As a professor I have come to see my job as making my students more capable and stronger. I am a coach, in that I am trying to figure out what to say to them that will allow them to improve. Much of the time, I have to free them from their prejudices or fears, for example that in my class the goal is to get an A. Actually, for most of these students, their grades do not matter much. But if they learn to write and think better, I will have earned my pay. I do not have a method, or even a set of useful rules. Rather, when confronted with a piece of their written or oral work, or with a problem they present during office hours, I have to say something, usually not too much, that allows them to figure out how to move forward. How not to make some mistakes. How to take what's strong in what they are doing and make it the center of their work.
(You might ask, what about their mastering theories and codified empirical observations? That's very concrete, and not so subject to coaching. I know that I'm quite ignorant of most theories and most facts about the world. So other instructors will have to help them there. What I can do is what I now do--coach them to superior work. Yes, it matters that they understand microeconomics or sociological theories of political movements or... But what I can do is not so common, and it is useful no matter how much they have learned. Other teachers may well be better at doing what I do. But from students' testimony and performance, I gather that what I do is helpful.
(Keep in mind that I was trained as a physicist, and you must learn a fairly canonical set of ideas and methods and ways of thinking, whatever you want to do. Maxwell's equations, quantum mechanics and quantum field theory, ways of thinking of atoms, solids and of particle collisions, and the legacies of Newton, Lagrange, and Hamilton. You've got to solve homework problems, so that you pass the course and the exams. Still, in the end, what I learned from my teachers was how to think like a physicist.)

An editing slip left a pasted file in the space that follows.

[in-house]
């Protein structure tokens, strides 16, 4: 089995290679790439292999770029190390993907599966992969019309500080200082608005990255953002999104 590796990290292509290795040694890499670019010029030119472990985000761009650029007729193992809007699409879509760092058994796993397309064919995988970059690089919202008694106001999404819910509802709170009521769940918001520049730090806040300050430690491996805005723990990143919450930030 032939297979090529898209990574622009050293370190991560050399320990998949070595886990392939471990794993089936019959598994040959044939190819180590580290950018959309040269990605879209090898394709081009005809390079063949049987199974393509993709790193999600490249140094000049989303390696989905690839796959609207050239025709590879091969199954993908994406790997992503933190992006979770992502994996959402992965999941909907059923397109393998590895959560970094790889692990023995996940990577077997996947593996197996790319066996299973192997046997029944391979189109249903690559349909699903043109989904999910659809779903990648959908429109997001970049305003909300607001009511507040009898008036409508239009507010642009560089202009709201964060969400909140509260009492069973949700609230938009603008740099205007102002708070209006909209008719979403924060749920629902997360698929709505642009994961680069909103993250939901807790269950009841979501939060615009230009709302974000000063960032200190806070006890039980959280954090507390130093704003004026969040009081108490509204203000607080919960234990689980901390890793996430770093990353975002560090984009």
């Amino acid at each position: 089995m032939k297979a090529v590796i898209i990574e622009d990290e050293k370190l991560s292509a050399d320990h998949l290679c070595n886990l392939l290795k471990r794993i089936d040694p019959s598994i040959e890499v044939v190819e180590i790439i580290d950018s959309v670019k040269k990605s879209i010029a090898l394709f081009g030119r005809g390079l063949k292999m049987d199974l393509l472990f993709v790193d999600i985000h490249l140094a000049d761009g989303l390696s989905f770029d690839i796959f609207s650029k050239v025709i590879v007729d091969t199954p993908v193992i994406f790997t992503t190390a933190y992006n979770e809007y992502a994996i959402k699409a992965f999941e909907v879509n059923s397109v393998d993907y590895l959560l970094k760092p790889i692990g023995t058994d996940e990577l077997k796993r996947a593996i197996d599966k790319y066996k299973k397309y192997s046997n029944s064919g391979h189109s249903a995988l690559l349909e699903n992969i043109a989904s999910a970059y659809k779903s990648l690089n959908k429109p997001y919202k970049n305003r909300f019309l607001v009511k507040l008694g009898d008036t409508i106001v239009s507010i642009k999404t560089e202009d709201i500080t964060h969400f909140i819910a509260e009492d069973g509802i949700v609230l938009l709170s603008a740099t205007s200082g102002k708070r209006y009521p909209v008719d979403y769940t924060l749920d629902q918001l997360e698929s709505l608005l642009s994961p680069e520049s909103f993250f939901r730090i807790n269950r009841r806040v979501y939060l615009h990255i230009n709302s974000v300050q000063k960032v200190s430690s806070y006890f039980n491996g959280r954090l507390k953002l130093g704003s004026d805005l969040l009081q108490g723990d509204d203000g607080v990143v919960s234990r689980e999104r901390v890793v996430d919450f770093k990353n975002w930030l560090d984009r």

Many of my students are experienced professionals, in their 30s-50s. They've done real jobs, demanding leadership and skill, political finesse, and even deep knowledge. However, it seems that once they enter the university, they forget their strengths, or perhaps their strengths and what we demand are very different.
I'm not worried that I have nothing to teach them. There is a vast scholarly literature and textbooks that will help them, since they do what they do often without the benefit of what we know about their work--leading, analyzing, problem solving. Often, there are analogies with other work, which make their work seem more understandable to them. It is never a matter of being a genius, whatever that is. Rather, here we have people with rich experience sets, yet they face problems in their work that are resistant to their talents and skills. In part, they need to recognize how their strengths apply. In part, they need to understand how what others have mastered and systematically organized and studied, may well be useful for them.
So, for example, anyone who works in a bureaucracy has prepared memoranda for their boss. They know how to write such so that the boss "gets it." They know that they cannot leave the best part for last, and if they are lucky, they will have figured out how to get to the point by line two or three of the memo. In the intelligence community, they say Bottom Line Up Front: BLUF. I want much the same, maybe even in love letters, but surely in their work.
In their work they know how to decompose a big problem into subproblems, and they should be able to do so with school work and essays.
In effect, we are making our students into their own teachers.